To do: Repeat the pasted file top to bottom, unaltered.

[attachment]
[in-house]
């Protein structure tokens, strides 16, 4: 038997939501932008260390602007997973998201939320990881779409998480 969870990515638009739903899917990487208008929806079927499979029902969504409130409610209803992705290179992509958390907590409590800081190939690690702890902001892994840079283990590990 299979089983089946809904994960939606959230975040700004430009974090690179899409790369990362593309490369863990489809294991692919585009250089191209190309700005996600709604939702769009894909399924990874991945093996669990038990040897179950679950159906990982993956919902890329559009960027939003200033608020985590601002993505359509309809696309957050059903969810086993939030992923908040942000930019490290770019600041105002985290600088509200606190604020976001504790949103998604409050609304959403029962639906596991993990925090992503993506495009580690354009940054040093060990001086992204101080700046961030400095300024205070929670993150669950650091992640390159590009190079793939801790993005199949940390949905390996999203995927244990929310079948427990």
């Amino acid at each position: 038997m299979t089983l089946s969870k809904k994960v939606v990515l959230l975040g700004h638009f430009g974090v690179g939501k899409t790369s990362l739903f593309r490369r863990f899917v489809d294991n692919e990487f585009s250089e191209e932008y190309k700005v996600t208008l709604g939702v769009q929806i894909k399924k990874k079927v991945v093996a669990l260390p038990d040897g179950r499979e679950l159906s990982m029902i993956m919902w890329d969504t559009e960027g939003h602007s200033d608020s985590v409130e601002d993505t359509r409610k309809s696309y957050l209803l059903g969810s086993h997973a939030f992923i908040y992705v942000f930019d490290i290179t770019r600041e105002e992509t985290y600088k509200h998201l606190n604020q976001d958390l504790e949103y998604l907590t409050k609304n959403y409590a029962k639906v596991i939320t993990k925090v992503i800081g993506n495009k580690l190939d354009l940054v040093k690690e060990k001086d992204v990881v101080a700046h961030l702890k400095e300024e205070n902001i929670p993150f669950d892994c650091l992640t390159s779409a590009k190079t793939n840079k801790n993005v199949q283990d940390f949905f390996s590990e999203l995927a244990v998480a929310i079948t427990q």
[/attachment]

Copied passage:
[in-house]
């Protein structure tokens, strides 16, 4: 038997939501932008260390602007997973998201939320990881779409998480 969870990515638009739903899917990487208008929806079927499979029902969504409130409610209803992705290179992509958390907590409590800081190939690690702890902001892994840079283990590990 299979089983089946809904994960939606959230975040700004430009974090690179899409790369990362593309490369863990489809294991692919585009250089191209190309700005996600709604939702769009894909399924990874991945093996669990038990040897179950679950159906990982993956919902890329559009960027939003200033608020985590601002993505359509309809696309957050059903969810086993939030992923908040942000930019490290770019600041105002985290600088509200606190604020976001504790949103998604409050609304959403029962639906596991993990925090992503993506495009580690354009940054040093060990001086992204101080700046961030400095300024205070929670993150669950650091992640390159590009190079793939801790993005199949940390949905390996999203995927244990929310079948427990």
């Amino acid at each position: 038997m299979t089983l089946s969870k809904k994960v939606v990515l959230l975040g700004h638009f430009g974090v690179g939501k899409t790369s990362l739903f593309r490369r863990f899917v489809d294991n692919e990487f585009s250089e191209e932008y190309k700005v996600t208008l709604g939702v769009q929806i894909k399924k990874k079927v991945v093996a669990l260390p038990d040897g179950r499979e679950l159906s990982m029902i993956m919902w890329d969504t559009e960027g939003h602007s200033d608020s985590v409130e601002d993505t359509r409610k309809s696309y957050l209803l059903g969810s086993h997973a939030f992923i908040y992705v942000f930019d490290i290179t770019r600041e105002e992509t985290y600088k509200h998201l606190n604020q976001d958390l504790e949103y998604l907590t409050k609304n959403y409590a029962k639906v596991i939320t993990k925090v992503i800081g993506n495009k580690l190939d354009l940054v040093k690690e060990k001086d992204v990881v101080a700046h961030l702890k400095e300024e205070n902001i929670p993150f669950d892994c650091l992640t390159s779409a590009k190079t793939n840079k801790n993005v199949q283990d940390f949905f390996s590990e999203l995927a244990v998480a929310i079948t427990q």